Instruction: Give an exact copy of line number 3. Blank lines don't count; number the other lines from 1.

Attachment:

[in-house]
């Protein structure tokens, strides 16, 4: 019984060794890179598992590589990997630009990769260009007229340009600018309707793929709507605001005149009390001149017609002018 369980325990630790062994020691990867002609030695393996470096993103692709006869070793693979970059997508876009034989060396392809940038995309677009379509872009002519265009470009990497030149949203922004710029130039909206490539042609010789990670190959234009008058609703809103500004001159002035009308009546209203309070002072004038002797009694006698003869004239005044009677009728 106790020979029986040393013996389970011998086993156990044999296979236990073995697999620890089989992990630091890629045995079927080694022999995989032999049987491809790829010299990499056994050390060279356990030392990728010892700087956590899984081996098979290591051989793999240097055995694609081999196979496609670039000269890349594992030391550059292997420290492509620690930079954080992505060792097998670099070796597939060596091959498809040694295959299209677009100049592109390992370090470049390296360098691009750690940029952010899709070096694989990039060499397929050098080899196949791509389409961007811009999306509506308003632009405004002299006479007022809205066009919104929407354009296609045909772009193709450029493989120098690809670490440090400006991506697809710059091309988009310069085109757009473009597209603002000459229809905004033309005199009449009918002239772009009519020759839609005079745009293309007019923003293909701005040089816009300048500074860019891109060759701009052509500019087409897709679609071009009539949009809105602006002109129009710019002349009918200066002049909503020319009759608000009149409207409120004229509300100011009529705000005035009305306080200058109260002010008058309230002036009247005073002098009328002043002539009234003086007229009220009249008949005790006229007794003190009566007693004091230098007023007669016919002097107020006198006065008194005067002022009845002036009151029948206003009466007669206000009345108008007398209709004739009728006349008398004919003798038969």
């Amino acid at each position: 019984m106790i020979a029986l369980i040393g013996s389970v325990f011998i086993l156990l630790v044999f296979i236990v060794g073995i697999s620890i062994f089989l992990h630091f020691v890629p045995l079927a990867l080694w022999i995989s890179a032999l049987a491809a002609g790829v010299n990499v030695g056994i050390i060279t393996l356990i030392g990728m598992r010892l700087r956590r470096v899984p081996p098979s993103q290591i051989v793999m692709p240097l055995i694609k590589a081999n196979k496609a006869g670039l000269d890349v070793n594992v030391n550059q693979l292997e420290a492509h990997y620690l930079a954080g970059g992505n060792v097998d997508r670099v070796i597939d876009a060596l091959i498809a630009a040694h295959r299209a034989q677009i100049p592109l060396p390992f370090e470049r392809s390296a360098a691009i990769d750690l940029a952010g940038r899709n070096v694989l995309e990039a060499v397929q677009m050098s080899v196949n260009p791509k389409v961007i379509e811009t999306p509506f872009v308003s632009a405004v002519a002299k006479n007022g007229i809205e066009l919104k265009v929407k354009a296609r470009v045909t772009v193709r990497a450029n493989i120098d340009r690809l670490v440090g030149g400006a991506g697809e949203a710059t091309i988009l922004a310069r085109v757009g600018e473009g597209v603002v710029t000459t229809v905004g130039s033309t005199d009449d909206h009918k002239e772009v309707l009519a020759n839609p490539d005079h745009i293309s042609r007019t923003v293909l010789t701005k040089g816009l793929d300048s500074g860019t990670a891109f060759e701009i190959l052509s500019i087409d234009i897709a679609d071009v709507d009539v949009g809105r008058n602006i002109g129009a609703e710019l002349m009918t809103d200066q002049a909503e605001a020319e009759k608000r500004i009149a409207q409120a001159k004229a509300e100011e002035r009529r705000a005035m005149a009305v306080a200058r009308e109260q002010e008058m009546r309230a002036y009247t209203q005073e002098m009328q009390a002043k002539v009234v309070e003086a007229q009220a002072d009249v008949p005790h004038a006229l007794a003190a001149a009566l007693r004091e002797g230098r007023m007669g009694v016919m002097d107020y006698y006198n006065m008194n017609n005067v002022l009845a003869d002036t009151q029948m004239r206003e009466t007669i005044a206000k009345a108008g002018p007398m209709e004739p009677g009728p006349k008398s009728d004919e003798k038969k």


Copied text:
């Amino acid at each position: 019984m106790i020979a029986l369980i040393g013996s389970v325990f011998i086993l156990l630790v044999f296979i236990v060794g073995i697999s620890i062994f089989l992990h630091f020691v890629p045995l079927a990867l080694w022999i995989s890179a032999l049987a491809a002609g790829v010299n990499v030695g056994i050390i060279t393996l356990i030392g990728m598992r010892l700087r956590r470096v899984p081996p098979s993103q290591i051989v793999m692709p240097l055995i694609k590589a081999n196979k496609a006869g670039l000269d890349v070793n594992v030391n550059q693979l292997e420290a492509h990997y620690l930079a954080g970059g992505n060792v097998d997508r670099v070796i597939d876009a060596l091959i498809a630009a040694h295959r299209a034989q677009i100049p592109l060396p390992f370090e470049r392809s390296a360098a691009i990769d750690l940029a952010g940038r899709n070096v694989l995309e990039a060499v397929q677009m050098s080899v196949n260009p791509k389409v961007i379509e811009t999306p509506f872009v308003s632009a405004v002519a002299k006479n007022g007229i809205e066009l919104k265009v929407k354009a296609r470009v045909t772009v193709r990497a450029n493989i120098d340009r690809l670490v440090g030149g400006a991506g697809e949203a710059t091309i988009l922004a310069r085109v757009g600018e473009g597209v603002v710029t000459t229809v905004g130039s033309t005199d009449d909206h009918k002239e772009v309707l009519a020759n839609p490539d005079h745009i293309s042609r007019t923003v293909l010789t701005k040089g816009l793929d300048s500074g860019t990670a891109f060759e701009i190959l052509s500019i087409d234009i897709a679609d071009v709507d009539v949009g809105r008058n602006i002109g129009a609703e710019l002349m009918t809103d200066q002049a909503e605001a020319e009759k608000r500004i009149a409207q409120a001159k004229a509300e100011e002035r009529r705000a005035m005149a009305v306080a200058r009308e109260q002010e008058m009546r309230a002036y009247t209203q005073e002098m009328q009390a002043k002539v009234v309070e003086a007229q009220a002072d009249v008949p005790h004038a006229l007794a003190a001149a009566l007693r004091e002797g230098r007023m007669g009694v016919m002097d107020y006698y006198n006065m008194n017609n005067v002022l009845a003869d002036t009151q029948m004239r206003e009466t007669i005044a206000k009345a108008g002018p007398m209709e004739p009677g009728p006349k008398s009728d004919e003798k038969k």